Portals and SOA: Portals in a Service-Oriented Architecture

I’ve been invited to give the following talk at BEA Participate:

Why is a Service-Oriented Architecture important to an IT infrastructure and what are the elements and products needed to build out an SOA? These questions answered, plus a discussion on how portals are the practical starting point to leveraging SOA.

Quite honestly, the title and abstract make it sound like an invitation to engage in a lively game of buzzword bingo, but I assure you this talk will be light on the trite — you won’t hear me use the acronym SOA more than once or twice — and heavy on the real deal, rubber-meets-the-road stuff about how mere mortals/human beings are actually accomplishing the sort of things that SOA evangelists are preaching these days.

So, here’s what you can expect: I’ll talk a bit about some of the challenges of building integrated user experiences in today’s enormously complex and heterogeneous IT environment and show how a software developer — without superpowers — can piece together an integrated true-to-the-principals-of-SOA application using ALUI, ALDSP (Data Services Platform) and ALESB (Enterprise Service Bus). This will culminate in an actual, real-life demo.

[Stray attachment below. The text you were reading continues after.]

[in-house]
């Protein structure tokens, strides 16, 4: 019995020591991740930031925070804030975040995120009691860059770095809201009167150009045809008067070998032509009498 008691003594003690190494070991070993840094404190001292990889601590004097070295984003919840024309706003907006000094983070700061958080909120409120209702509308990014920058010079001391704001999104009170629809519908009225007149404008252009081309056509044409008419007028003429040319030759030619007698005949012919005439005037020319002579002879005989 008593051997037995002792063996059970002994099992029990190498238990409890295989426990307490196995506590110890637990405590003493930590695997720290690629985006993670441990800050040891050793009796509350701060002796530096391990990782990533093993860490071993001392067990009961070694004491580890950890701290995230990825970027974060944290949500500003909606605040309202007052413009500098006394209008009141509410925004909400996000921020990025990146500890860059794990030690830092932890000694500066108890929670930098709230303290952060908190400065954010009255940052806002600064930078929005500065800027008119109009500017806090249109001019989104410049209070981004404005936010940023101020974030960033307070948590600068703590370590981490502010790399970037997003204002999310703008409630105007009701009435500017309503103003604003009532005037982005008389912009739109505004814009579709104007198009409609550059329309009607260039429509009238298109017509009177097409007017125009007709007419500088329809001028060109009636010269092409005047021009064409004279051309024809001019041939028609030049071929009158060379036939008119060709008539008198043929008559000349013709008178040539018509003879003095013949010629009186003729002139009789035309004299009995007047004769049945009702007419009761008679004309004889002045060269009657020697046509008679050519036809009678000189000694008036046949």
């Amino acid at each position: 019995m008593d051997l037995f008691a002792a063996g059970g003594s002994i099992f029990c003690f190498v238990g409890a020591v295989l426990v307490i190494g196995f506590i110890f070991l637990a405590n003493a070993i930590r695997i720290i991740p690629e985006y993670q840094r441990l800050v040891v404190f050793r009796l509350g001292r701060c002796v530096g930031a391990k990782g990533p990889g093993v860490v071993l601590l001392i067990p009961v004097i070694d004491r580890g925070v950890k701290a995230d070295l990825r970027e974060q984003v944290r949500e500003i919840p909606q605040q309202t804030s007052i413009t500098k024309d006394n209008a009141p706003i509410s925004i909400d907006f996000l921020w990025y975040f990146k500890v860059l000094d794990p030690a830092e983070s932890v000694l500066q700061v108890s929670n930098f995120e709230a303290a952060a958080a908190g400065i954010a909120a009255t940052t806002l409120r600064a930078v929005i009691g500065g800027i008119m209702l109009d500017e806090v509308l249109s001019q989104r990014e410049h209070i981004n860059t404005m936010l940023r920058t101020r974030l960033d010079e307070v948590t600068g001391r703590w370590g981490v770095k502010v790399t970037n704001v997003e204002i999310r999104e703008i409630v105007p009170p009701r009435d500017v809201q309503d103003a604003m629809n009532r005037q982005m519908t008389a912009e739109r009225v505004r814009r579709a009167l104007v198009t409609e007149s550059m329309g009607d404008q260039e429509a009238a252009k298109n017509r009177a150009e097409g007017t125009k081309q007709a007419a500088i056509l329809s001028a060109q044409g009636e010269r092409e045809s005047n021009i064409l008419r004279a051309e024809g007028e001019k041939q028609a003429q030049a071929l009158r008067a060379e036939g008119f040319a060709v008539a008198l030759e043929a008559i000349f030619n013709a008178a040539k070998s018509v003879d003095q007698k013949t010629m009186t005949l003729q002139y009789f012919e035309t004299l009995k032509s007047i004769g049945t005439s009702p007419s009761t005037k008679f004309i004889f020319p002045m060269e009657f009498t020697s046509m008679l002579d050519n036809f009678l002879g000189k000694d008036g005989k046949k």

I will of course make sure to sacrifice a chicken to the Almighty Goddess of Demos or do whatever else I have to do to make sure my demo doesn’t crash. Scratch that, I’ll just run it on Linux and everything will be fine.

So, all joking aside, if you have any ideas for items you’d like me to include in (or exclude from) my talk, please post your comments here. I’ll be sure to give anyone who makes a good suggestion a “shout out” during my presentation. They’re actually giving me a whole hour this time, so they’ll be room for plenty of tomfoolery, geekspeak, silly anecdotes and still time to answer your insightful questions at the end. As one of my good friends and business partners said following my talk at last year’s BEA World,

you never know what to expect during one of [Chris Bucchere’s] talks.

I’m not sure exactly what he meant, but of course I took it as a compliment.